The story entitled “The Lottery,” written by Shirley Jackson is an intriguing and shocking parable. “The Lottery” is set in a small village on a clear summer day. Written in objective third person point of view, “The Lottery” keeps the reader in suspense as the story progresses. This story shows the cruelty of people and their justification through tradition. The story begins morning of June 27. From the very beginning, irony occurs in the story. The author describes the day as “clear and sunny, with the fresh warmth of a full-summer day; the flowers were blossoming profusely and the grass was richly green. 255)
To describe such a beautiful day when the ending is so ill fated is very ironic. The villagers, all three hundred of them, gather in the square. There is a feeling of excitement and relative normalcy as the people talk of their everyday happenings. The lottery is conducted by Mr. Summers, as he is the one that directs the “civic activities” of the town. The night before the lottery, all of the families have their names placed in a black box. The day of the lottery, Mr. Summers has each head of family draw a slip of paper from the box.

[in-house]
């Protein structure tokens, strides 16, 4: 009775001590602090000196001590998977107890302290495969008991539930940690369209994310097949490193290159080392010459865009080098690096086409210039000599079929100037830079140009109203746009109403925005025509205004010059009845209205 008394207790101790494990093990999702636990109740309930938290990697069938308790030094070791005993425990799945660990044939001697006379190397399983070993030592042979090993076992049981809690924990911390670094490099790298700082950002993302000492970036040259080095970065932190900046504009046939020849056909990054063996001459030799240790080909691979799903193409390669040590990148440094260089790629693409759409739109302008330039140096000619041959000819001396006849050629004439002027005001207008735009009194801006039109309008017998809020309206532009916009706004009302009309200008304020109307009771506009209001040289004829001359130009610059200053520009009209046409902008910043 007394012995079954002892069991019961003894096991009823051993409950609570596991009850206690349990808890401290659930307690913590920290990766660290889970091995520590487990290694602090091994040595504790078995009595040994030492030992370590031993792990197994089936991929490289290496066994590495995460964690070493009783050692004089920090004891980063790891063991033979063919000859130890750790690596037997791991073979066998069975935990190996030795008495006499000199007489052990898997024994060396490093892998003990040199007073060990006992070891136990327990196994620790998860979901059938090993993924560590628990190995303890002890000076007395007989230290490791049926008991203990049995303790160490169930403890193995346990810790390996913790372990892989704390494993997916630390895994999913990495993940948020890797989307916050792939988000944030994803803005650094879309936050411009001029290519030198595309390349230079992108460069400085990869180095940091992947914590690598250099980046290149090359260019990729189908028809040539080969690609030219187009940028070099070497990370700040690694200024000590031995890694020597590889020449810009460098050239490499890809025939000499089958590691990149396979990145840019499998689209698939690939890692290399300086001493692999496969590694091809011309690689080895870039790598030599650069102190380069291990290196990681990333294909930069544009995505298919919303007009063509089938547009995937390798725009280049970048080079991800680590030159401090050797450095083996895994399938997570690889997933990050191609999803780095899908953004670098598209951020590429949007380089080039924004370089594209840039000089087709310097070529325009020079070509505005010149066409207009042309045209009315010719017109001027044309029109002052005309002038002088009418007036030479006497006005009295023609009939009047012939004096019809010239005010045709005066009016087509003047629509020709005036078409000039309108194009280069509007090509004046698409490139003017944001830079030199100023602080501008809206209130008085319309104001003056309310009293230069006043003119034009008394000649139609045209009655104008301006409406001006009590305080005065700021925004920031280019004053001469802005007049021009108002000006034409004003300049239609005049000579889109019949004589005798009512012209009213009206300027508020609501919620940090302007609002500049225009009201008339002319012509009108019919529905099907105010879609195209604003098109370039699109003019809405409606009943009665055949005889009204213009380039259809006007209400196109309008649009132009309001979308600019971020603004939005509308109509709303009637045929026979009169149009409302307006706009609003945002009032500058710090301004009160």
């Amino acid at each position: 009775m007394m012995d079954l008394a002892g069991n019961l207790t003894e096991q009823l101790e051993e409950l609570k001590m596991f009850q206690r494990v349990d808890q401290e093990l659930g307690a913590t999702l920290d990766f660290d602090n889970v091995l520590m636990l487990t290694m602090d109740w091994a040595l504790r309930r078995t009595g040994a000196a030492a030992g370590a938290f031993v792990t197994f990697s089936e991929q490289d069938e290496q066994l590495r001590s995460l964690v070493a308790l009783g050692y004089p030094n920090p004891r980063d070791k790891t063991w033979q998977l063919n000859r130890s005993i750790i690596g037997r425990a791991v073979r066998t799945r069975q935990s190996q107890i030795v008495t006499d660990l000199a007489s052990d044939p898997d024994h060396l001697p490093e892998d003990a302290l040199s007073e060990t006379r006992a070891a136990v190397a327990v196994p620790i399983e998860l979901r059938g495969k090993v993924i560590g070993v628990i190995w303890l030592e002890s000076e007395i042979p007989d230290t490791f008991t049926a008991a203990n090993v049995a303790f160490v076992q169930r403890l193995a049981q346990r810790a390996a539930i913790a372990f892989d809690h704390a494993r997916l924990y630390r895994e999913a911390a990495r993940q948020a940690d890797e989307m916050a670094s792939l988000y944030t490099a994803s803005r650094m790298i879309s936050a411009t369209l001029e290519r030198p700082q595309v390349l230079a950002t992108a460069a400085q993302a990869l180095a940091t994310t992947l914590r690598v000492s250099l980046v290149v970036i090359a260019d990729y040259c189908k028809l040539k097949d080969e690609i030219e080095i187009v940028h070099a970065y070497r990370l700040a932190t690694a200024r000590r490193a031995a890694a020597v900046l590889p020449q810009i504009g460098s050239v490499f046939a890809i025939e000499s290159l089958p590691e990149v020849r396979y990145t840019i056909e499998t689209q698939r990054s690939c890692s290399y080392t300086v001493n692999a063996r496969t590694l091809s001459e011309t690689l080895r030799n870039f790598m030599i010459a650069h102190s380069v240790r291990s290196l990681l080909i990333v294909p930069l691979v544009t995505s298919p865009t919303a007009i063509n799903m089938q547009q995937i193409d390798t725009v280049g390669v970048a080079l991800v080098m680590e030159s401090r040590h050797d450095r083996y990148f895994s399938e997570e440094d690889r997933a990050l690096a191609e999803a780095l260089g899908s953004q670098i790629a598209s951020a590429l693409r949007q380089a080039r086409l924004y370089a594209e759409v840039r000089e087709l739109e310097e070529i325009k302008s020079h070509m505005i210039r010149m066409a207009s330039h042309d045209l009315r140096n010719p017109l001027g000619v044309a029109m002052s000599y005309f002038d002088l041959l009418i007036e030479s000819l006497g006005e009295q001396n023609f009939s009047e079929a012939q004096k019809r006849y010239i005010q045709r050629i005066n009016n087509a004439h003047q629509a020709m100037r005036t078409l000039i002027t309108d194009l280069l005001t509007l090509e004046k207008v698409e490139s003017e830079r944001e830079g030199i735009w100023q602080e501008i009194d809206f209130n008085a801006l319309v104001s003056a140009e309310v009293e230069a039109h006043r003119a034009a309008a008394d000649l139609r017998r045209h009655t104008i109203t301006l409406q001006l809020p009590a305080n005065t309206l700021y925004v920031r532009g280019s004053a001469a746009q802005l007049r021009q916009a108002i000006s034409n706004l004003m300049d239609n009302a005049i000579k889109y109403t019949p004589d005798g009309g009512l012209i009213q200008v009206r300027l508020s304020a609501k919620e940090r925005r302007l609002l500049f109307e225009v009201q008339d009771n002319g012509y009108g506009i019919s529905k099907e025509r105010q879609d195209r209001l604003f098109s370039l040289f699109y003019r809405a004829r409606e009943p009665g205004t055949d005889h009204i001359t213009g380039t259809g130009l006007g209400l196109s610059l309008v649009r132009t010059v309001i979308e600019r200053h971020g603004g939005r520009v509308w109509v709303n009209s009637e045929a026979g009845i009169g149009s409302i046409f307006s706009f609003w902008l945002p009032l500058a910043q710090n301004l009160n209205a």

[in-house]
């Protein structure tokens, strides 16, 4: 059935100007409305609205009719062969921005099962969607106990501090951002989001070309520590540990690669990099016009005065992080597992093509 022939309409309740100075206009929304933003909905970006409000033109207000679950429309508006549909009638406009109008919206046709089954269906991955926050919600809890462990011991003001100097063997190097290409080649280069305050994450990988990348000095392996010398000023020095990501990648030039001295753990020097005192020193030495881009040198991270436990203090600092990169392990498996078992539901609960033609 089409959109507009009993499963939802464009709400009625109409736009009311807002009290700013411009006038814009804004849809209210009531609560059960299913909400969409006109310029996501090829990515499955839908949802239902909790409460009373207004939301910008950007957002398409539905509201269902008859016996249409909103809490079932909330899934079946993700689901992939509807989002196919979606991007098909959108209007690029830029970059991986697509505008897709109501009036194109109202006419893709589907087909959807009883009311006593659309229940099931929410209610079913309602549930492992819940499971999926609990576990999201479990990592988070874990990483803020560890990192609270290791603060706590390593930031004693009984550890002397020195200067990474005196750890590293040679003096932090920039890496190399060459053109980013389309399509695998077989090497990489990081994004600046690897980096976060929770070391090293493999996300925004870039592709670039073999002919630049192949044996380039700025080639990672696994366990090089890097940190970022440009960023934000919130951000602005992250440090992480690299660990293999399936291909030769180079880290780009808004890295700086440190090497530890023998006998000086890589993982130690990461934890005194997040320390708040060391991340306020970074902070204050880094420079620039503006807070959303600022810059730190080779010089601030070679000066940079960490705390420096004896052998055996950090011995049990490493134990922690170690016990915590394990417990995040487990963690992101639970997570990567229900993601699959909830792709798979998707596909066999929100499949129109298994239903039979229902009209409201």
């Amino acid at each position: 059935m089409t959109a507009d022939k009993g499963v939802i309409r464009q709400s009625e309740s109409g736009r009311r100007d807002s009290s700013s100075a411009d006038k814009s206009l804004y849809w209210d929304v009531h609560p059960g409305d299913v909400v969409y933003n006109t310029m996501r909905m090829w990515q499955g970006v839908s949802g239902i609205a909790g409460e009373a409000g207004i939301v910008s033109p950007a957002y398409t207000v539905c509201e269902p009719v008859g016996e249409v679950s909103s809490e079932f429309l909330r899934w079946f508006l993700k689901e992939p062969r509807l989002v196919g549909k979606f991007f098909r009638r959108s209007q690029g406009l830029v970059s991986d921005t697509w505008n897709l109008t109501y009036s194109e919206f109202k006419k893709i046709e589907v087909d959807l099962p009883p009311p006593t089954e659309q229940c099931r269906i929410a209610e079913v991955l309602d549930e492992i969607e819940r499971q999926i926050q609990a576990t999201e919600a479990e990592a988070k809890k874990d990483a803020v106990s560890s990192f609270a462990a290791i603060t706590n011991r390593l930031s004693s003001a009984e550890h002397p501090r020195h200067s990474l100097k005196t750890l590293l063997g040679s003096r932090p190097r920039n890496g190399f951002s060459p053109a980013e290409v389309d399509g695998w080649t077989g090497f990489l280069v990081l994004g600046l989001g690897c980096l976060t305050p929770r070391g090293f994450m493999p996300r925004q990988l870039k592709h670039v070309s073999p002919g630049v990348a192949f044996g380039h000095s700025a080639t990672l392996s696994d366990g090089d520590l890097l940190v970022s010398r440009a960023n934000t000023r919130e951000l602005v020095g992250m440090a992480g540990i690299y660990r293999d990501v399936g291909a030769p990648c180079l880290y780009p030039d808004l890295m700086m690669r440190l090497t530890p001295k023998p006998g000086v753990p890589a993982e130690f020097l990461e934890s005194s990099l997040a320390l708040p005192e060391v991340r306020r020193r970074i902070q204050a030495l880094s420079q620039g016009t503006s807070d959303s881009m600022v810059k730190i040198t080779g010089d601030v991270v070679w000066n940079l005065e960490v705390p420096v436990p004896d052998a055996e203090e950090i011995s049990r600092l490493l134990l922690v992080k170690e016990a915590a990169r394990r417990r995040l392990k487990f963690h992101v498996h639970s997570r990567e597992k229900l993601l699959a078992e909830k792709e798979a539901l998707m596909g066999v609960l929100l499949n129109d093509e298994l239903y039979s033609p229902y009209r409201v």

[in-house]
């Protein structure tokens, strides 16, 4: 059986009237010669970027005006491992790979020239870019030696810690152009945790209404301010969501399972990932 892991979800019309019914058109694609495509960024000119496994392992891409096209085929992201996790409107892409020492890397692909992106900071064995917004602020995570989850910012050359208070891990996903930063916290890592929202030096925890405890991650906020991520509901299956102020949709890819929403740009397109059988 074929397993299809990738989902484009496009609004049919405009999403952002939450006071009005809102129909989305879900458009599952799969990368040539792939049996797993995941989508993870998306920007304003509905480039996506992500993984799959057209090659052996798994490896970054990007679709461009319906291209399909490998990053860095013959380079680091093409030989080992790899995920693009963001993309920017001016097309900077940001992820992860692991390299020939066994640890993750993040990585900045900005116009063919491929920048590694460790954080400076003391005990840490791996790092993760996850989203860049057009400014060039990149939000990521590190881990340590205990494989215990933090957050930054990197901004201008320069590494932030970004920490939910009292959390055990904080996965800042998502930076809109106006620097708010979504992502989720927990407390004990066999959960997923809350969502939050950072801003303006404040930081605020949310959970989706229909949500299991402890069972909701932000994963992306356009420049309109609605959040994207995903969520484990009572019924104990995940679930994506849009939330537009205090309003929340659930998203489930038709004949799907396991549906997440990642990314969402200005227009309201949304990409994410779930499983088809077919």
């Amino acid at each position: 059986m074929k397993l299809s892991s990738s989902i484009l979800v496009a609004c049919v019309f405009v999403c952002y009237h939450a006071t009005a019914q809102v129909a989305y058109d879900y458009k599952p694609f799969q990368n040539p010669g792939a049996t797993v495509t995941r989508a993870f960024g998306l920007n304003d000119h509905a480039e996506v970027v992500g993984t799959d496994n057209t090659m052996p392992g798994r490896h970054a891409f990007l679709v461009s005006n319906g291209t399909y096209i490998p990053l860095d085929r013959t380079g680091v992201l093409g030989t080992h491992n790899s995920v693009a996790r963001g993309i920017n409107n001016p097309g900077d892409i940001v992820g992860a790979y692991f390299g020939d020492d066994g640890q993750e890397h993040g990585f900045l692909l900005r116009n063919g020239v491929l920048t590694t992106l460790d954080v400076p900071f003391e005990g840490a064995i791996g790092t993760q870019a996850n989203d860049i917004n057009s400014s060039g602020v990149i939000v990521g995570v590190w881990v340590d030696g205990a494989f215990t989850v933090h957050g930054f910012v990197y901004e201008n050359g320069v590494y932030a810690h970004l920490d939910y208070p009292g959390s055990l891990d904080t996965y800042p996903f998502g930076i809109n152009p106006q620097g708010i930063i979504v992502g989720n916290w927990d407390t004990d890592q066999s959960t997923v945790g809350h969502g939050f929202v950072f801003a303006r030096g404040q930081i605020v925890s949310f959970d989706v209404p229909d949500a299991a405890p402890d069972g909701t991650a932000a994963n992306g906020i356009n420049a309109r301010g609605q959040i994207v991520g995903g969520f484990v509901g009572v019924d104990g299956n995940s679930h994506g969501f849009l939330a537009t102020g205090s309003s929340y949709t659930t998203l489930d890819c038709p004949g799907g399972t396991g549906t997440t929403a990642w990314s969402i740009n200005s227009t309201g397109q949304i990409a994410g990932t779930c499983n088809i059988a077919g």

When each family has selected a slip, they all open the papers together. The Hutchinson’s are the “winners. ” The process then repeats but this time, each family member must put his or her name in the black box. This is where the climax occurs. Everyone waits expectantly for the outcome to the lottery. As each slip is opened, the suspense builds and the villagers wait expectantly for the black spot that would signify the “winner. ” At the conclusion of the story, Mrs. Hutchinson is the “winner,” and as her prize, the citizens of the village stone her to death.
The conclusion to “The Lottery” is another irony. Mrs. Hutchinson was the last to arrive at the square because she had forgotten what day it was. It is satirical that she, the “winner,” almost did not make it to the lottery. Another example of irony at this time is when “voices across the crowd said, ‘Bill she made it after all,” (257) when in the end, she did not “make it. ” A bit of foreshadowing also occurs between the climax and ending. When Mrs. Hutchinson arrives late, she makes her way through the crowd and “She tapped Mrs.